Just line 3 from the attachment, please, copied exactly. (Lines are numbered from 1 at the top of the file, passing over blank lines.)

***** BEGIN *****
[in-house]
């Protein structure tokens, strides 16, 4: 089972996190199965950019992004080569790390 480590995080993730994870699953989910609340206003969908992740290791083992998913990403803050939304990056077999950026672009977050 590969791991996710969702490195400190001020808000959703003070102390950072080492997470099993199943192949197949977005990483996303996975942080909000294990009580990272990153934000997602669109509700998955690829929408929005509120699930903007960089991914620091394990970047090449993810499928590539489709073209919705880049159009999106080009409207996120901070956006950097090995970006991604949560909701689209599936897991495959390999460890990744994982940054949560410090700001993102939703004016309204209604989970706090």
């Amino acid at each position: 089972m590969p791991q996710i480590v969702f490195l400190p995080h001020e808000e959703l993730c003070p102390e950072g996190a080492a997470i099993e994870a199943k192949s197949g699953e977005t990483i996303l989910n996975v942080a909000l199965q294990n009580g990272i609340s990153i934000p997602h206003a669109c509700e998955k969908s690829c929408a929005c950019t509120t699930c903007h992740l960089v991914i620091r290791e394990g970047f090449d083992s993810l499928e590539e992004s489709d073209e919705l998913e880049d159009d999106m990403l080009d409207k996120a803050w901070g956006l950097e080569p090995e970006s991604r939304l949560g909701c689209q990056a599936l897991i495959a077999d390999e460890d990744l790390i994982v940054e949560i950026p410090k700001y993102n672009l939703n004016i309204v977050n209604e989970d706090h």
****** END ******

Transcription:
């Amino acid at each position: 089972m590969p791991q996710i480590v969702f490195l400190p995080h001020e808000e959703l993730c003070p102390e950072g996190a080492a997470i099993e994870a199943k192949s197949g699953e977005t990483i996303l989910n996975v942080a909000l199965q294990n009580g990272i609340s990153i934000p997602h206003a669109c509700e998955k969908s690829c929408a929005c950019t509120t699930c903007h992740l960089v991914i620091r290791e394990g970047f090449d083992s993810l499928e590539e992004s489709d073209e919705l998913e880049d159009d999106m990403l080009d409207k996120a803050w901070g956006l950097e080569p090995e970006s991604r939304l949560g909701c689209q990056a599936l897991i495959a077999d390999e460890d990744l790390i994982v940054e949560i950026p410090k700001y993102n672009l939703n004016i309204v977050n209604e989970d706090h």